Types of fostering
Types of fostering
Each situation is different and there are different types of fostering to meet the needs of the children and young people. During the application process a social worker will discuss with you and your family what type of fostering would work for you. The different types are explained below:
The aim of short-term fostering is to return the child or young person to his or her own family as soon as possible. This can be anything from an overnight stay, to several months, and possibly up to two years. During this period, the child will stay in regular contact with their birth families.
An emergency placement may be made when social workers feel it is essential to take the child away from a particular situation that is unsafe. A child or young person may come to you with no notice, and with little opportunity for you to gain information about his/her circumstances.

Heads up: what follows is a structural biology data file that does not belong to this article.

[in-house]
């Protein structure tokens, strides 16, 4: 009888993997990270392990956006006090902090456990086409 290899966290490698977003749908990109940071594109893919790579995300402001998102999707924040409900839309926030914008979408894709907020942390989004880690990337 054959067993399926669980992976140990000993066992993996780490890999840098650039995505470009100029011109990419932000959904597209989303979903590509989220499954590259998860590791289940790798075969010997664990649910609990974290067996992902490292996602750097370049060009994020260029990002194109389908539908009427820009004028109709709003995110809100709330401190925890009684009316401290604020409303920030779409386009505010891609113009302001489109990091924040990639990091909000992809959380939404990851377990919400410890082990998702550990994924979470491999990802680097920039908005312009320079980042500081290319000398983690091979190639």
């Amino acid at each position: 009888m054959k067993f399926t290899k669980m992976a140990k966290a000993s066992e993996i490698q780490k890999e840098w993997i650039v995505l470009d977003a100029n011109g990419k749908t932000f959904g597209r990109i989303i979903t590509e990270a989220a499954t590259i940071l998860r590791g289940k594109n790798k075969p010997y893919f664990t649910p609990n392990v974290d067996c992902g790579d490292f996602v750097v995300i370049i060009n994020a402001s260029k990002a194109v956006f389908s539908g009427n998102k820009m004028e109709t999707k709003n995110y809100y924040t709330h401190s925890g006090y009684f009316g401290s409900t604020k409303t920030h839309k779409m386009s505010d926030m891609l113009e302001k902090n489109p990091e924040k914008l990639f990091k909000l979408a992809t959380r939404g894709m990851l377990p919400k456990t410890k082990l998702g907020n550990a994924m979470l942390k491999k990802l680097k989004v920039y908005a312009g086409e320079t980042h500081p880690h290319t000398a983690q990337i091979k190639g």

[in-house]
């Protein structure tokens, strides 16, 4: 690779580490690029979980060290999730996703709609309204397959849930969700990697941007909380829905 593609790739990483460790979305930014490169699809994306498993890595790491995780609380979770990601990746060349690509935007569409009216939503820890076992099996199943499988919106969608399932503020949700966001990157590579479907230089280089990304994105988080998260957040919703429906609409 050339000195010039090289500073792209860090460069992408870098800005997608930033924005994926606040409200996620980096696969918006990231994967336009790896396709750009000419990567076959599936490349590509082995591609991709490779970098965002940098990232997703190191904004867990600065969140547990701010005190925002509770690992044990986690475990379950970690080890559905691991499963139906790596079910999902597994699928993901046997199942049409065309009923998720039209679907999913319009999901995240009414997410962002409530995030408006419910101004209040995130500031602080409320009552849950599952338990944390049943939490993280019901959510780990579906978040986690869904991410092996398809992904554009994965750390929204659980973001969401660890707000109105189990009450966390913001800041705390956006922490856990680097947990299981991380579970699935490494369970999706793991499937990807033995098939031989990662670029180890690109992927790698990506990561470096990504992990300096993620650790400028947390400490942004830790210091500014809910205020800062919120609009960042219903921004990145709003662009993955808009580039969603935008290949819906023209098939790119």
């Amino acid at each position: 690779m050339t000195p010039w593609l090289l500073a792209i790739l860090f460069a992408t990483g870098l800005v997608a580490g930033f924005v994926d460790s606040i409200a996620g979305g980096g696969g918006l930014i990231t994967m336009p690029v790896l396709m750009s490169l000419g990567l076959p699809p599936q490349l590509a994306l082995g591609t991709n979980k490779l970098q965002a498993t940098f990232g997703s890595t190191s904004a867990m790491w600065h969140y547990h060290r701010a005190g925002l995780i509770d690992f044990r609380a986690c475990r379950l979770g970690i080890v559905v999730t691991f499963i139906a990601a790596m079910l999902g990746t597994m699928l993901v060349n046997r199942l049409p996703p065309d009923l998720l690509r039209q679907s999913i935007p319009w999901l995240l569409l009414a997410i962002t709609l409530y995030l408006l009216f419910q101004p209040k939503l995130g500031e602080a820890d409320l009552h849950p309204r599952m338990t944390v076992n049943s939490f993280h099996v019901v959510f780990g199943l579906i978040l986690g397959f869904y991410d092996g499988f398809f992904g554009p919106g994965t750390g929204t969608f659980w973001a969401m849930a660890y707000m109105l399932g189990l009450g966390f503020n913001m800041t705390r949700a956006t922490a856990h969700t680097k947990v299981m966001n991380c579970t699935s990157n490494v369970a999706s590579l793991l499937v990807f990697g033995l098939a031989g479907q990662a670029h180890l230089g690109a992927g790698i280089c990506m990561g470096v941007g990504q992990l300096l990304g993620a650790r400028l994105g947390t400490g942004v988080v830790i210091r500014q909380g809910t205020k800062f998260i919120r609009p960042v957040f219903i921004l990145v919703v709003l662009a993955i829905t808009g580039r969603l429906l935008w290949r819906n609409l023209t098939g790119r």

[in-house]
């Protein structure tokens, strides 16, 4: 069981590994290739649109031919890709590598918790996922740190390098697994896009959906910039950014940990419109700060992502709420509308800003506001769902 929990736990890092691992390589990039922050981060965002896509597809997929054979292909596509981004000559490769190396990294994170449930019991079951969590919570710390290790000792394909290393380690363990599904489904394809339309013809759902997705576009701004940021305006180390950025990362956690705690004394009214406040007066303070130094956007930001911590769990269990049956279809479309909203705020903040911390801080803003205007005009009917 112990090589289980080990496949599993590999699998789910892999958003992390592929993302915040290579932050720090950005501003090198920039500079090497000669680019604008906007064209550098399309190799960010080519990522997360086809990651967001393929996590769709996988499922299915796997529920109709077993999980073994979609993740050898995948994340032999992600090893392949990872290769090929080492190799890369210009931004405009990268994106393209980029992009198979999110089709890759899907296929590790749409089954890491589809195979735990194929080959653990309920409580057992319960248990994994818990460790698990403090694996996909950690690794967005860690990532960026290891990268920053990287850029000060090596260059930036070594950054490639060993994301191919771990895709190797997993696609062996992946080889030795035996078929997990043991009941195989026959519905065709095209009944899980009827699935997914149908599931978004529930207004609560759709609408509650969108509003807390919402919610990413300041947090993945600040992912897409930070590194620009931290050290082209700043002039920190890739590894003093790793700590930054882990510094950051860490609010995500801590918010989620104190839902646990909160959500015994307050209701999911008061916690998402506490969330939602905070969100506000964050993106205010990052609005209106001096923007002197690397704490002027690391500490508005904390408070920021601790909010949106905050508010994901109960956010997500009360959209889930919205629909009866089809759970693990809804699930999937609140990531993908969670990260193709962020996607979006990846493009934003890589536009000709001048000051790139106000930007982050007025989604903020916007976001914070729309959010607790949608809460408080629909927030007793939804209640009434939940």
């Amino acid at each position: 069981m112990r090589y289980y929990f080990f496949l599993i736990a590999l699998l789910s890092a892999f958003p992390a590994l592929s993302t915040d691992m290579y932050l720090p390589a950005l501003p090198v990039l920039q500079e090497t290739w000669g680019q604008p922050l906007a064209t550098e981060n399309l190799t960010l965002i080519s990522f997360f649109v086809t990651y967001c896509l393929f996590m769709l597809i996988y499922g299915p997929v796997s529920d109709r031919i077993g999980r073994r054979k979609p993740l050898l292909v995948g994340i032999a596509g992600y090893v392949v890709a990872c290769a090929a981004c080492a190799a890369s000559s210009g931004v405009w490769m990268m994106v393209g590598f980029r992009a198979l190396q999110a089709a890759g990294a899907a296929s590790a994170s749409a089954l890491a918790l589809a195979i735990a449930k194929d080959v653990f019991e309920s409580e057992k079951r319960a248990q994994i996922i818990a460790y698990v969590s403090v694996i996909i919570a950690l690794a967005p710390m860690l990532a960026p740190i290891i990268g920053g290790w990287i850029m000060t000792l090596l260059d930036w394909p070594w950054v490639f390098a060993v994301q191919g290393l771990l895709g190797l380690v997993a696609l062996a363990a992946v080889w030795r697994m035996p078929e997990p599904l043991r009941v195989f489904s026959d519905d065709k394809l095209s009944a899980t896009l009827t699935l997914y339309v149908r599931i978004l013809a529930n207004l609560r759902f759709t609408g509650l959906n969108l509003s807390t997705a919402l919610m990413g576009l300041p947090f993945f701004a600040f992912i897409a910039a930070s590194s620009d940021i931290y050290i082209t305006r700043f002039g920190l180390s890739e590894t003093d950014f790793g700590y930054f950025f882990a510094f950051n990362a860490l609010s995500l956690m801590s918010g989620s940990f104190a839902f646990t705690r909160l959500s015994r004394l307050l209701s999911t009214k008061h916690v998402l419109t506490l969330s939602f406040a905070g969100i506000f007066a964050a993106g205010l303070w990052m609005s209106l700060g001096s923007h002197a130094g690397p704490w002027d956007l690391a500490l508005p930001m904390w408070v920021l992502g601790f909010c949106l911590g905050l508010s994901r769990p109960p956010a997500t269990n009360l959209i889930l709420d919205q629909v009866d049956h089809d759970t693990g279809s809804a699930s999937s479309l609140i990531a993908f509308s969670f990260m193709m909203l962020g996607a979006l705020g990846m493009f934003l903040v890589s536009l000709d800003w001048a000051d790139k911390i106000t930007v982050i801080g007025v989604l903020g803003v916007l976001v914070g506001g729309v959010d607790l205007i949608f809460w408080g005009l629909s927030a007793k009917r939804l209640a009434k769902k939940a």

Long-term foster carers offer children and young people care and security in a family for as long as it is needed – often up until he or she are able to live independently. Children in long-term foster care can grow up to reach their potential and to keep in touch with their own families.
Shared care / Short break / Respite care
Shared care / Short break / Respite foster care are terms to cover a variety of different types of part-time care which maybe anything from a few hours each week to a weekend a month.
Connected Person’s assessment
Connected Person’s assessment or Kinship Care is where relatives or friends look after children who cannot live with their parents.
The main difference between kinship fostering and private fostering is kinship fostering is organised by the local authority.
Shropshire Council helps and assist carers with support, advice and, in some cases, weekly allowances.